And among the cities which ye shall give unto the Levites there shall be six cities for refuge, which ye shall appoint for the manslayer, that he may flee thither: and to them ye shall add forty and two cities.(6, 7, 8) And among the cities which ye shall give . . . —The construction of this verse is involved; or, rather, there is a suspension of the subject in Numbers 35:6, and a resumption of it in Numbers 35:7-8. The verses may be rendered thus: And as to the cities which ye shall give to the Levites, viz., the six cities of refuge which ye shall give that the manslayer may flee thither (and in addition to these ye shall give forty and two cities); as to all the cities which ye shall give to the Levites, viz., forty and eight cities, them and their suburbs; now as to the cities which ye shall give from the possession of the children of Israel; from the many ye shall take many, and from the few ye shall take few . . . It had already been announced in general terms that a place should be appointed whither any one should flee who had unintentionally smitten a man so that he died, and had not lain in wait with a view to commit murder (Exodus 21:12-13). In the verses which follow, the law is delivered at length, and is repeated and further expanded in Deuteronomy 19:1-13. There were many reasons why all the cities of refuge were Levitical cities. Of these reasons the chief probably were:—(1) That these cities were specially consecrated to the Lord (see Joshua 20:7, “And they appointed,” &c.—Heb., consecrated); and (2) that it was to the priests and Levites that the people looked as administrators of justice.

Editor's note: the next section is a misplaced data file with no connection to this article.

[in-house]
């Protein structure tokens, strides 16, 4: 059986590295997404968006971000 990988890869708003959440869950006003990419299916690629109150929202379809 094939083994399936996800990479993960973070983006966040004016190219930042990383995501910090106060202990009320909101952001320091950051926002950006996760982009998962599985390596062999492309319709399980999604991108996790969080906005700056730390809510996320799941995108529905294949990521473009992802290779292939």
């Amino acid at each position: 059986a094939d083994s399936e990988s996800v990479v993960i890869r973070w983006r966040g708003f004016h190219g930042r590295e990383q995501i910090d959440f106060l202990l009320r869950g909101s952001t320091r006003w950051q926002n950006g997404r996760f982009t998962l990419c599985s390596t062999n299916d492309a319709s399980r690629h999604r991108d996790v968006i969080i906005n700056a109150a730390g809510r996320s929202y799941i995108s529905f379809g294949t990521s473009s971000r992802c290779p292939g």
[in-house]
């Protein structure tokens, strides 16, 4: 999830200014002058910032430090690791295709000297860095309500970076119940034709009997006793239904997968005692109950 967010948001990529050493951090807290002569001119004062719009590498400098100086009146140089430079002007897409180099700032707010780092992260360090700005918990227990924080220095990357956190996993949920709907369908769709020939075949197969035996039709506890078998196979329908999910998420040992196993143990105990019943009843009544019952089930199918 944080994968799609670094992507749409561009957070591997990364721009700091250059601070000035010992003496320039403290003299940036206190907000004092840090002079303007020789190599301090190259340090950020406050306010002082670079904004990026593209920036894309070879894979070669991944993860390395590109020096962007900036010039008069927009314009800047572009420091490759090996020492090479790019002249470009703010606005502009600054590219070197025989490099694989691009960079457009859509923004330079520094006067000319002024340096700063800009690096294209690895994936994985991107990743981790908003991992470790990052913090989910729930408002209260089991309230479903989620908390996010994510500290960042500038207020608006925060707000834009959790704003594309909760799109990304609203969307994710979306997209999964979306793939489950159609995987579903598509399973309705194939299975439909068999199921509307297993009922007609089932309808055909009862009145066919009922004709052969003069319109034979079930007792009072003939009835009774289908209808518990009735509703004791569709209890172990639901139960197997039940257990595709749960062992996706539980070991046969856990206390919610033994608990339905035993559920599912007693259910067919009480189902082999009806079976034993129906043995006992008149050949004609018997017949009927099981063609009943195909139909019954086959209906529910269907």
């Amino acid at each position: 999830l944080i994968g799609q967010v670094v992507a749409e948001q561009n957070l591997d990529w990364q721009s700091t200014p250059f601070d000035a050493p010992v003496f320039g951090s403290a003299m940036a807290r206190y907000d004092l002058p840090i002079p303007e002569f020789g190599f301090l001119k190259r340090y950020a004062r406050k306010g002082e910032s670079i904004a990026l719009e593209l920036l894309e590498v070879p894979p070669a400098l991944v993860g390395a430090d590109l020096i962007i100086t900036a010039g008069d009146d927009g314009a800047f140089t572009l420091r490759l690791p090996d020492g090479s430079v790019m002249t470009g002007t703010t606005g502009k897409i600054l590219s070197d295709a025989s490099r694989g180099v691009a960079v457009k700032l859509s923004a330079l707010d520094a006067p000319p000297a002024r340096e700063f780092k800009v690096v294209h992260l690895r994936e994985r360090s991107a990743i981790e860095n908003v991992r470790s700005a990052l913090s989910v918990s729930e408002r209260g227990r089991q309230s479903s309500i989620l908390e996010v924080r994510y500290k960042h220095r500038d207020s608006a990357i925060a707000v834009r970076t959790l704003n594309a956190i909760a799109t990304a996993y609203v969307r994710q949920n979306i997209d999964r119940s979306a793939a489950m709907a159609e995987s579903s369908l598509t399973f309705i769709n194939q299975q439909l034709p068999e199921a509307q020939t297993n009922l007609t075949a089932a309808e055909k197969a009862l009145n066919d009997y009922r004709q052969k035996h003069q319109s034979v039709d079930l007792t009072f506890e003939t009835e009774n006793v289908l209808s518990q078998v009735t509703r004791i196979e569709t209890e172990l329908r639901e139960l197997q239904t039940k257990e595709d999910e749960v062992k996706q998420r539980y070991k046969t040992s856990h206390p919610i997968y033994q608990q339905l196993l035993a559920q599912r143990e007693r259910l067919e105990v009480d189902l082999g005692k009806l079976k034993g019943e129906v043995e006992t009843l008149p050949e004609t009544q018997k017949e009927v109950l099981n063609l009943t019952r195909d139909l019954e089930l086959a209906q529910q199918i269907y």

Speak unto the children of Israel, and say unto them, When ye be come over Jordan into the land of Canaan;(10, 11) When ye be come over Jordan . . . —Or, Ye are going over the Jordan into the land of Canaan; and ye shall appoint . . .
And they shall be unto you cities for refuge from the avenger; that the manslayer die not, until he stand before the congregation in judgment.(12) And they shall be unto you cities for refuge . . . —Better, And the cities shall be unto you for refuge (or, as a place of refuge) from the avenger, that the manslayer may not die until he stand before the congregation for judgment. The avenger (Heb., goel) was the near kinsman whose office it was to redeem the person or inheritance of his kinsman, if that kinsman was reduced by poverty to sell himself into slavery, or to sell his inheritance; and also to avenge his blood in the event of his being slain. (See Leviticus 25:25-55, and Notes.) The law of the goel, as contained in this chapter, served to keep in check the excited passions of the near relations of the man who had been slain, and to secure for him a fair and impartial trial. The duties which devolved upon the congregation are stated in Numbers 35:24-25. Christ, as our “Redeemer” (Heb., goel), ever lives (Job 19:25). He has redeemed the persons and the inheritance of His people by His death; and He will in the last great day, ransom them from the power of the grave, and redeem them from death (Hosea 13:4, where the cognate verb to goel occurs), and will avenge their blood on them that dwell on the earth (Revelation 6:10).